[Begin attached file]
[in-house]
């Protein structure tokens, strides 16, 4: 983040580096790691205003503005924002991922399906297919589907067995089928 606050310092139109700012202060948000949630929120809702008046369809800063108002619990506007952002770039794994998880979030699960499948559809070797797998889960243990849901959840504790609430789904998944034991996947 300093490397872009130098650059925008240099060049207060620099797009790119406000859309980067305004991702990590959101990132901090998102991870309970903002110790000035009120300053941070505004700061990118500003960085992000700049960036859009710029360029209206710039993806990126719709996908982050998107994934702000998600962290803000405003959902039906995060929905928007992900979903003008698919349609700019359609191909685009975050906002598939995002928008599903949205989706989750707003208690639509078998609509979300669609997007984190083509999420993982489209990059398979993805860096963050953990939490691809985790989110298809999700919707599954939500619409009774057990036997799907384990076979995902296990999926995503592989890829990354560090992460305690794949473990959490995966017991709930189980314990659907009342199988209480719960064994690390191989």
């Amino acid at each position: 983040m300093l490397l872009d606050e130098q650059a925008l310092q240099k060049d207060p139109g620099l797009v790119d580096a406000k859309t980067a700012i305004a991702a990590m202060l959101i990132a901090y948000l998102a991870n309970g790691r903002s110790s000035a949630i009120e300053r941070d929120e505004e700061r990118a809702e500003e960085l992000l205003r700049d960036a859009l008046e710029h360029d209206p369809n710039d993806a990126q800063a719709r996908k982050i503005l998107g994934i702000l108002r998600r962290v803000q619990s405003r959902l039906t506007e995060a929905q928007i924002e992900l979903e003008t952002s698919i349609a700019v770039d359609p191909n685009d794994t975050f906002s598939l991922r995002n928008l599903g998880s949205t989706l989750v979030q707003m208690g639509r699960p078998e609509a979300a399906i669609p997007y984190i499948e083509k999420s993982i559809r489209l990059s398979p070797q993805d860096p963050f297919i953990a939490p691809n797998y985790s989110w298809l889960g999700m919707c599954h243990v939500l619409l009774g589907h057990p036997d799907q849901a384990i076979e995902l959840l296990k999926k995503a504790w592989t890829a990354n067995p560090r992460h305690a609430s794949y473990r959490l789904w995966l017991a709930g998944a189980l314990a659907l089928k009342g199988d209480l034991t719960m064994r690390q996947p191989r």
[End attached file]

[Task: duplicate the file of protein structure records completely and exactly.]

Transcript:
[in-house]
């Protein structure tokens, strides 16, 4: 983040580096790691205003503005924002991922399906297919589907067995089928 606050310092139109700012202060948000949630929120809702008046369809800063108002619990506007952002770039794994998880979030699960499948559809070797797998889960243990849901959840504790609430789904998944034991996947 300093490397872009130098650059925008240099060049207060620099797009790119406000859309980067305004991702990590959101990132901090998102991870309970903002110790000035009120300053941070505004700061990118500003960085992000700049960036859009710029360029209206710039993806990126719709996908982050998107994934702000998600962290803000405003959902039906995060929905928007992900979903003008698919349609700019359609191909685009975050906002598939995002928008599903949205989706989750707003208690639509078998609509979300669609997007984190083509999420993982489209990059398979993805860096963050953990939490691809985790989110298809999700919707599954939500619409009774057990036997799907384990076979995902296990999926995503592989890829990354560090992460305690794949473990959490995966017991709930189980314990659907009342199988209480719960064994690390191989």
């Amino acid at each position: 983040m300093l490397l872009d606050e130098q650059a925008l310092q240099k060049d207060p139109g620099l797009v790119d580096a406000k859309t980067a700012i305004a991702a990590m202060l959101i990132a901090y948000l998102a991870n309970g790691r903002s110790s000035a949630i009120e300053r941070d929120e505004e700061r990118a809702e500003e960085l992000l205003r700049d960036a859009l008046e710029h360029d209206p369809n710039d993806a990126q800063a719709r996908k982050i503005l998107g994934i702000l108002r998600r962290v803000q619990s405003r959902l039906t506007e995060a929905q928007i924002e992900l979903e003008t952002s698919i349609a700019v770039d359609p191909n685009d794994t975050f906002s598939l991922r995002n928008l599903g998880s949205t989706l989750v979030q707003m208690g639509r699960p078998e609509a979300a399906i669609p997007y984190i499948e083509k999420s993982i559809r489209l990059s398979p070797q993805d860096p963050f297919i953990a939490p691809n797998y985790s989110w298809l889960g999700m919707c599954h243990v939500l619409l009774g589907h057990p036997d799907q849901a384990i076979e995902l959840l296990k999926k995503a504790w592989t890829a990354n067995p560090r992460h305690a609430s794949y473990r959490l789904w995966l017991a709930g998944a189980l314990a659907l089928k009342g199988d209480l034991t719960m064994r690390q996947p191989r």